I recently read an article from Jason Fried, in which he talked about how to evaluate a redesign (something that we’re very used to around these parts). Fried says:
“When evaluating a redesign, your first instinct is to compare the new design to the old design. But don’t do that. The first step is to understand what you’re evaluating. If you just put the new design up against the old design, and compare the two, the old design will strongly influence your evaluation of the new design. This is OK if nothing’s changed since the original design was launched. But it’s likely a lot has changed since then — especially if many months or years have passed. Maybe there are new insights, maybe there’s new data, maybe there’s a new goal, maybe there’s a new hunch, or maybe there’s a whole new strategy at play. Maybe “make it readable” was important 3 years ago, while “help people see things they couldn’t see before” is more important today. Or maybe it’s both now. But if the old design sets the tone about what’s important, then you may be losing out on an opportunity to make a significant leap forward.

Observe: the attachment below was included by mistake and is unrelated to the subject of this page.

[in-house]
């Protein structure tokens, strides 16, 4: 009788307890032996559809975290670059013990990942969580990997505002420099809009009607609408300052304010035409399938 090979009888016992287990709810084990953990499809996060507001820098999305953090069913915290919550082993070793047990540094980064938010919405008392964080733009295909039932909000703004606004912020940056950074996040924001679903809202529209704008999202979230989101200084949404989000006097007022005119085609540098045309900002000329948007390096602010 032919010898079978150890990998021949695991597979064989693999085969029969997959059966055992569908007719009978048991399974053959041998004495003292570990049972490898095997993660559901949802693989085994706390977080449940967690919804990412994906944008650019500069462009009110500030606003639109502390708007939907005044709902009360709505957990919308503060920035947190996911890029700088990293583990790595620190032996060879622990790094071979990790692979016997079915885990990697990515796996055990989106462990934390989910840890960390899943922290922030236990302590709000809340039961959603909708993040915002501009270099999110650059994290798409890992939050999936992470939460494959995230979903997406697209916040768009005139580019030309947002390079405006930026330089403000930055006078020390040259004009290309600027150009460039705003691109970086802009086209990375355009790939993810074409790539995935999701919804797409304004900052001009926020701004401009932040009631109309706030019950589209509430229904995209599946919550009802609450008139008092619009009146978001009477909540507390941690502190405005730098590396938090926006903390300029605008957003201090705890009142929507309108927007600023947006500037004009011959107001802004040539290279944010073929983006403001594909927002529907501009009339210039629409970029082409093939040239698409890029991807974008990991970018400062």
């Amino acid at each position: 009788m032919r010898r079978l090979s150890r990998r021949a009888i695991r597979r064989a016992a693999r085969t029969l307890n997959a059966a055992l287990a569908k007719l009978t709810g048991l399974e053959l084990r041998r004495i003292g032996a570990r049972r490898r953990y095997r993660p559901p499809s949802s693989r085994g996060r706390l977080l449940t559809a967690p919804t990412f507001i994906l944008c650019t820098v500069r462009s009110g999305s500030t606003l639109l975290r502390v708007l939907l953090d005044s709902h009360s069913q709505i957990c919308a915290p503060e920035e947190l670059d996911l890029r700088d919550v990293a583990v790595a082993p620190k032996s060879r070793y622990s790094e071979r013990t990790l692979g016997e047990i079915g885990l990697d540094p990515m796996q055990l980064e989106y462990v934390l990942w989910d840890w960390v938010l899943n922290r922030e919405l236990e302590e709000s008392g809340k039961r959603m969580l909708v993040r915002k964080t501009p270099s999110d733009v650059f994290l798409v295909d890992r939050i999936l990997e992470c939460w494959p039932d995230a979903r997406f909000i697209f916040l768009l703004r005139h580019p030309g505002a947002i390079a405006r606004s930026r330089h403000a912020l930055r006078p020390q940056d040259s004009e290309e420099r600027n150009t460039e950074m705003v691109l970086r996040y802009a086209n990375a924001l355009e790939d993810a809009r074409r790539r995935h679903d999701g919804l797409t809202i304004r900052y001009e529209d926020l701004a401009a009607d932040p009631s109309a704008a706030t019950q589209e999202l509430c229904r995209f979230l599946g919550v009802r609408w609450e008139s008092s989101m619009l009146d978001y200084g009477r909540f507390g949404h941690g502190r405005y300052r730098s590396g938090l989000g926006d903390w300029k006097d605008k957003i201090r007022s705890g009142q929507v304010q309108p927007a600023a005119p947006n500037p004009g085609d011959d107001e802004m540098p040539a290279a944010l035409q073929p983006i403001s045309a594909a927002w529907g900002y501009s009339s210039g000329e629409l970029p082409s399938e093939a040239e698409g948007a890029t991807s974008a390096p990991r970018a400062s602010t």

A design should never set the tone—ideas should set the tone. Ideas are independent of the design. So, when evaluating a redesign you have to know what you’re looking for, not just what you’re looking at. How the new design compares to the old may be the least important thing to consider. It’s a subtle thing, but it can make all the difference.”
The takeaway? Ideas and intent are what drives the creative process. Ask why. Think about the user. Put goals in focus. All of it seems obvious – but it’s often forgotten in a world that values “shiny nice things”.
The good news? People are getting wiser and are looking/thinking deeper about design. It’s not about how something looks, it’s about why something looks that way. “It looks good” is no longer enough, and it shouldn’t be.
Design should never set the tone—ideas should set the tone. Know what you’re looking for, not just what you’re looking at.